Voice assistants are becoming more and more ubiquitous. Smart speakers became popular after Amazon introduced Echo, a speaker with Alexa as the voice assistant, in November 2014. By 2017, tens of millions of smart speakers were in people’s homes, and every single one of them had voice as their main interface. Voice assistants are not only present in smart speakers but also in every smartphone. The most well-known one, Siri, powers the iPhone.
The debut impression of Apple’s Siri, the first voice assistant deployed to the mass market, occurred during a media event on October 4, 2011. Phil Schiller, Apple’s Senior Vice President of Marketing, introduced Siri by showing all its capabilities such as looking at the weather forecast, setting an alarm, and checking the stock market. That event was actually Siri’s second introduction. When first launched, Siri was a standalone app created by Siri, Inc. Apple bought the technology for $200M in April 2010.*
Siri was an offshoot from an SRI International Artificial Intelligence Center project. In 2003, DARPA led a 5-year, 500-person effort to build a virtual assistant, investing a total of $150M. At that time, CALO, Cognitive Assistant that Learns and Organizes, was the largest AI program in history. Adam Cheyer was a researcher at SRI for the CALO project, assembling all the pieces produced by the different research labs into a single assistant. The version Cheyer helped build, also called CALO at the time, was still in the prototype stage and was not ready for installation on people’s devices. Cheyer was in a privileged position to understand how CALO worked from end to end.
Cheyer split his time working at SRI as a researcher and helping SRI’s Vanguard program. Vanguard helped companies, like Motorola and Deutsche Telekom, test the future of a new gadget called the smartphone. Cheyer developed his own prototype of a virtual assistant, more limited than CALO but better for addressing Vanguard’s needs. The prototype impressed Motorola’s general manager, Dag Kittlaus, who unsuccessfully tried to persuade Motorola to use Vanguard’s technology. He quit and joined SRI as an entrepreneur-in-residence. Soon after, Cheyer, Kittlaus, and Tom Gruber started Siri, Inc. Their company had the advantage of being able to use CALO’s technology. Under a law passed by Congress in 1980, the non-profit SRI could give Siri, Inc. those rights in return for some of their profits. So, SRI licensed the technology in exchange for a stake in the new company.
Broadly, Siri’s technology had four parts. Speech recognition took place when you talked to Siri. The natural language component grasped what you said. Executing the request was the next part of the equation. The final element was for Siri to respond.*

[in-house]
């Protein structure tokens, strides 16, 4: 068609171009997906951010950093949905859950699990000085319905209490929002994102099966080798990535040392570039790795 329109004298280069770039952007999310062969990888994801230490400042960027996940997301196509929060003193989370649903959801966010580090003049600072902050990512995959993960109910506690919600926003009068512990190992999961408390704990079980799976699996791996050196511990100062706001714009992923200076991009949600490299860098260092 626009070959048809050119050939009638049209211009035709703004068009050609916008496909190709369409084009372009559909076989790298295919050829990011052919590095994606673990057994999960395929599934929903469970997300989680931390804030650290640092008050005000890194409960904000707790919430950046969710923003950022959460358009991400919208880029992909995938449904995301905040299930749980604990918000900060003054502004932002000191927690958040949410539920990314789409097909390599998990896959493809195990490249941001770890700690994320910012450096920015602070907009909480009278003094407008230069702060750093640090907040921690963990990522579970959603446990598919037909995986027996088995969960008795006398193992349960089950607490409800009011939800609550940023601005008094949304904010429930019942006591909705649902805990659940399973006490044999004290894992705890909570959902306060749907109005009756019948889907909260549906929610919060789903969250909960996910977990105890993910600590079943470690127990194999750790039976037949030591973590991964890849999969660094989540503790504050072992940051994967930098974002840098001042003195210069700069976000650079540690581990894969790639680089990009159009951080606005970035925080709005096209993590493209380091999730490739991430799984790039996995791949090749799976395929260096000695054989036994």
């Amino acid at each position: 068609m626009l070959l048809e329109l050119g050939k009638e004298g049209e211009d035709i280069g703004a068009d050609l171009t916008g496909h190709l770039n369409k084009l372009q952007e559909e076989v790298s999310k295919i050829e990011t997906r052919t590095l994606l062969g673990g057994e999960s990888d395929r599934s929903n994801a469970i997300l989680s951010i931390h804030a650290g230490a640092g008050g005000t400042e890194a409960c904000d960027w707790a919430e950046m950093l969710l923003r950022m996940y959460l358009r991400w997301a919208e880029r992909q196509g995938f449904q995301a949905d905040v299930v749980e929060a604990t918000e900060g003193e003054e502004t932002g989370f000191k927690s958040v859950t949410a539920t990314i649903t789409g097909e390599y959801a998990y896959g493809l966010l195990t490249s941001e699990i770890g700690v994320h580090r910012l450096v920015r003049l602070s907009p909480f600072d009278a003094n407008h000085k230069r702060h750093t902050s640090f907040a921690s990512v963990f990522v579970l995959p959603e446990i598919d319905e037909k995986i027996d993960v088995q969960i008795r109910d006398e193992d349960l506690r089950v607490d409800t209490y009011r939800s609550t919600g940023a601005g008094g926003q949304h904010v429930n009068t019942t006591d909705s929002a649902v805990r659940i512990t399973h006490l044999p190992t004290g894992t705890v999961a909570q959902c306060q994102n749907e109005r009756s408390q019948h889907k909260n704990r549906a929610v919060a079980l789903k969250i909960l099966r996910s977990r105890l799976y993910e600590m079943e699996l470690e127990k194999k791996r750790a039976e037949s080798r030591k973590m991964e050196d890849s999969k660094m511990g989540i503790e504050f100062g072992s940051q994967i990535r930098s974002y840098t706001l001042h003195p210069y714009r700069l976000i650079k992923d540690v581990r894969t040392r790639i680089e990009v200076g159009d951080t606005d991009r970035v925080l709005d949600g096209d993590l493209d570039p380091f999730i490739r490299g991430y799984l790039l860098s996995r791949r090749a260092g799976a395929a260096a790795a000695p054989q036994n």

For speech recognition, Siri used an entirely different approach than other technology at the time. The traditional method, as was used with IBM Watson, identified the linguistic concepts in a sentence, like the subject, verb, and object, and based on those, tried to understand what these pieces meant together.
Instead, the Siri team modeled real-world objects. When told, “I want to see a thriller,” Siri recognized the word “thriller” as a film genre and summoned movies rather than analyze how the subject connected to the verb or object. Siri mapped each question to a domain of potential actions and then chose the one that seemed most probable based on the relationship between real-world concepts. For example, if I said, “What time does the closest McDonald’s close?” Siri mapped this question to the genre of locals, found the McDonald’s closest to the current location, and queried the closing time. Siri then responded with the answer.
Siri also employed some additional tricks. In a noisy lobby, a request for the “closest coffee shop” might sound like “closest call Felicia,” but Siri knows that “closest” characterizes a place rather than a person, so it inferred that the question was probably related to a place and tried to get the gist of the sentence without understanding every word. Early on, the Siri creators saw virtually no limits on the routine tasks that the assistant could automate, but they also knew that their assistant would only succeed if it was both smart and fun to interact with. So, they programmed funny answers to offbeat questions. For example, if you ask Siri, “Tell me a joke,” one of the responses is, “The past, present, and future walked into a bar. It was tense.”
Three weeks after Siri launched on the App Store, Kittlaus received a personal call from Steve Jobs, the belated CEO of Apple, who wanted to buy the company and integrate Siri directly into the iPhone. Creating a voice interface was an area of interest for Jobs, and Kittlaus’s team had cracked the code. Siri, Inc. and Apple joined forces and launched Siri exclusively on the iPhone. And as a result, almost every consumer device connected to the internet today integrates a voice assistant or can interface with one.